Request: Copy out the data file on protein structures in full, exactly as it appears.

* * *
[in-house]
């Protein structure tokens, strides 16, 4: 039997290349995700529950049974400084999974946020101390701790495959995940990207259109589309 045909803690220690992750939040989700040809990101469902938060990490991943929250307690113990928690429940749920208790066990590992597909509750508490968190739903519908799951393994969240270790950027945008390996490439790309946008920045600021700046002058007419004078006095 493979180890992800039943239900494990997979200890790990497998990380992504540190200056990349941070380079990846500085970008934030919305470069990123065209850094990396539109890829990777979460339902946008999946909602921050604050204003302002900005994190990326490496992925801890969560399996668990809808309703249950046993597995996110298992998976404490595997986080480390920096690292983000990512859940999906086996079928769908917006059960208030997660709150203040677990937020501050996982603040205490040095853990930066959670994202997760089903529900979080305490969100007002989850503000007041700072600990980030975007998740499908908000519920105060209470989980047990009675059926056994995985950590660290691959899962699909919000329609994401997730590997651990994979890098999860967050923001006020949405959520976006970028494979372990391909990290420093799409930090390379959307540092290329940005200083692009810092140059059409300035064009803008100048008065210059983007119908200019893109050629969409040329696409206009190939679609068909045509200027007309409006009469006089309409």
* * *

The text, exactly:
[in-house]
């Protein structure tokens, strides 16, 4: 039997290349995700529950049974400084999974946020101390701790495959995940990207259109589309 045909803690220690992750939040989700040809990101469902938060990490991943929250307690113990928690429940749920208790066990590992597909509750508490968190739903519908799951393994969240270790950027945008390996490439790309946008920045600021700046002058007419004078006095 493979180890992800039943239900494990997979200890790990497998990380992504540190200056990349941070380079990846500085970008934030919305470069990123065209850094990396539109890829990777979460339902946008999946909602921050604050204003302002900005994190990326490496992925801890969560399996668990809808309703249950046993597995996110298992998976404490595997986080480390920096690292983000990512859940999906086996079928769908917006059960208030997660709150203040677990937020501050996982603040205490040095853990930066959670994202997760089903529900979080305490969100007002989850503000007041700072600990980030975007998740499908908000519920105060209470989980047990009675059926056994995985950590660290691959899962699909919000329609994401997730590997651990994979890098999860967050923001006020949405959520976006970028494979372990391909990290420093799409930090390379959307540092290329940005200083692009810092140059059409300035064009803008100048008065210059983007119908200019893109050629969409040329696409206009190939679609068909045509200027007309409006009469006089309409």